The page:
Inside View Mar/Apr 2018
As we all know, President Donald Trump in December officially recognized Jerusalem as the capital of the State of Israel.
Why it took seven decades for the United States to do so can easily be blamed on politics. However, we know a great spiritual battle is at play that resists acknowledging Jerusalem’s place in Israel’s history. Since the day King David conquered the Jebusite city 3,000 years ago and established it as the capital of the Jewish people, it has never served as the capital of any other nation. There has never been a sovereign nation of Palestine in the history of the world, and Jerusalem has never been an Arab or Muslim capital.
Israel is the only nation with a God-given right to the land and city and the only nation with a historic claim to Jerusalem as its capital. Jerusalem is where God placed His house, the Temple, to dwell with Israel. It is where He has written His name and where He has promised to set His only begotten Son, the Messiah, on the throne of David to rule over Israel and the world. God has never given Jerusalem to any other nation or people, including the church.
The justification for a divided Jerusalem has no basis in history. So-called East Jerusalem is, in fact, the ancient, historic city. It includes the City of David, the Temple Mount, Calvary, and the tomb where Jesus was buried until His resurrection. All of the major Jewish and Christian sacred biblical sites lie within what people are calling East Jerusalem.
Trump’s bold, courageous action was reminiscent of President Harry Truman’s when he made the United States the first nation to officially recognize the State of Israel moments after David Ben-Gurion read Israel’s Declaration of Independence in 1948. Both men acted in the face of great opposition.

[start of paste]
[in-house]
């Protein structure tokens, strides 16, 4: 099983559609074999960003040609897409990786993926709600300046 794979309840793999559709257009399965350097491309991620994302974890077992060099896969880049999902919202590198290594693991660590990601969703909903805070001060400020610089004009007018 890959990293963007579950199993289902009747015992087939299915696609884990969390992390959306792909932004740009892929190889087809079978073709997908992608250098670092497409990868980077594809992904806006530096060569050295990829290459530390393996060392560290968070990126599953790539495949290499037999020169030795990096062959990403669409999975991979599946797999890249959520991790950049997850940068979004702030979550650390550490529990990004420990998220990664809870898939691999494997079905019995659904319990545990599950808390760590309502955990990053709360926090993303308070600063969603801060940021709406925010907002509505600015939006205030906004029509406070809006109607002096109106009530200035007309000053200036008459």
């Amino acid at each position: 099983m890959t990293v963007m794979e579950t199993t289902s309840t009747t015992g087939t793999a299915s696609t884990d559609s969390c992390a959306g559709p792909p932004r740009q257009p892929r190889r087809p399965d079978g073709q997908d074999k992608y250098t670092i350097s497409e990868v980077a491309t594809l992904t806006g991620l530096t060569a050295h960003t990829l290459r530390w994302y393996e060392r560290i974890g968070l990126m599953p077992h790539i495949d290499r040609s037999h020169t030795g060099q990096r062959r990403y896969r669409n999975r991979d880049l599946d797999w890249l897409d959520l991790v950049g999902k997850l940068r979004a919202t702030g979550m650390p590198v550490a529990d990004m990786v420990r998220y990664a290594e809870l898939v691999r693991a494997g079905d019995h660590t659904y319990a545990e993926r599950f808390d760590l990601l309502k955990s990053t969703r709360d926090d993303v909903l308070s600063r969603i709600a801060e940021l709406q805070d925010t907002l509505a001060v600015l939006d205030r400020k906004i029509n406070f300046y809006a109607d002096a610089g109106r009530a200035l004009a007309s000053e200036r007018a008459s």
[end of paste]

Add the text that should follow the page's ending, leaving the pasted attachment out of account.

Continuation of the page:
However, we wish President Trump had gone further and declared Jerusalem the indivisible, eternal capital of the Jewish people. His remarks left the door open for dividing Jerusalem in future peace negotiations. He also could have ordered the U.S. State Department to move our embassy’s shingle immediately from Tel Aviv to the U.S. consulate in Jerusalem, thereby officially relocating our embassy to Jerusalem until a permanent embassy can be built there.
Yet we must not lose sight of the significance of Trump’s action. He walked where other presidents have failed to tread. He has instructed the State Department to make plans to move the embassy, and we hope the Trump administration will fulfill the president’s promise.
The importance of presidential recognition of Jerusalem as Israel’s capital cannot be overstated. It marks a pivotal point in U.S. policy that rejects the idea the Arab-Israeli conflict is the primary cause of the Middle East’s troubles and the biggest obstacle to peace. The National Security Strategy of the United States of America, a 68-page report released by the White House on December 18, 2017, identifies Iran and terrorist organizations as “the cause of the region’s problems.”
Trump’s action also will change the dynamics of future peace negotiations, removing from the negotiating table the question “To whom does Jerusalem belong?” and allowing negotiators to focus on the real issues that prevent peace: Arab refusal to recognize Israel. U.S. recognition also stands in opposition to UN and European efforts to deny Israel’s historical connection to its ancient city.
After President Truman officially recognized Israel, other nations followed suit. Our hope is that even more nations will again follow the U.S. lead and recognize Jerusalem as the eternal capital of the Jewish nation.